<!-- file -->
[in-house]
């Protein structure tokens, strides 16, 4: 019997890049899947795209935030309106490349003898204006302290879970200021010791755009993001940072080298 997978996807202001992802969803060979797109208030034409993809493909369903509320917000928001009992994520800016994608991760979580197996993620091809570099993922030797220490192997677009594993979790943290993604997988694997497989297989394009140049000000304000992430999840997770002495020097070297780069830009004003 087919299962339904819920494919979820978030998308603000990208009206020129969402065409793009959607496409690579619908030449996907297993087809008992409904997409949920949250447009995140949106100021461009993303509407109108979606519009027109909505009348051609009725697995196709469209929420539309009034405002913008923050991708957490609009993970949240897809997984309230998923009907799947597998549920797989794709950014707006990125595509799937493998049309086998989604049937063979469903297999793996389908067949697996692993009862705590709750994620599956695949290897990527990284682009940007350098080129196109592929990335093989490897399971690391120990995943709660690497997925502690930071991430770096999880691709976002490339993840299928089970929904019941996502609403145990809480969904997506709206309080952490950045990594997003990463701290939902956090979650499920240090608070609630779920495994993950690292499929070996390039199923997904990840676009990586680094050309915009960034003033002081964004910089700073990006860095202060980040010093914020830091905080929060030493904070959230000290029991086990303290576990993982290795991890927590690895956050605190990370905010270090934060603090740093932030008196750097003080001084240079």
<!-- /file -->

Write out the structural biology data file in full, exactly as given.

[in-house]
């Protein structure tokens, strides 16, 4: 019997890049899947795209935030309106490349003898204006302290879970200021010791755009993001940072080298 997978996807202001992802969803060979797109208030034409993809493909369903509320917000928001009992994520800016994608991760979580197996993620091809570099993922030797220490192997677009594993979790943290993604997988694997497989297989394009140049000000304000992430999840997770002495020097070297780069830009004003 087919299962339904819920494919979820978030998308603000990208009206020129969402065409793009959607496409690579619908030449996907297993087809008992409904997409949920949250447009995140949106100021461009993303509407109108979606519009027109909505009348051609009725697995196709469209929420539309009034405002913008923050991708957490609009993970949240897809997984309230998923009907799947597998549920797989794709950014707006990125595509799937493998049309086998989604049937063979469903297999793996389908067949697996692993009862705590709750994620599956695949290897990527990284682009940007350098080129196109592929990335093989490897399971690391120990995943709660690497997925502690930071991430770096999880691709976002490339993840299928089970929904019941996502609403145990809480969904997506709206309080952490950045990594997003990463701290939902956090979650499920240090608070609630779920495994993950690292499929070996390039199923997904990840676009990586680094050309915009960034003033002081964004910089700073990006860095202060980040010093914020830091905080929060030493904070959230000290029991086990303290576990993982290795991890927590690895956050605190990370905010270090934060603090740093932030008196750097003080001084240079």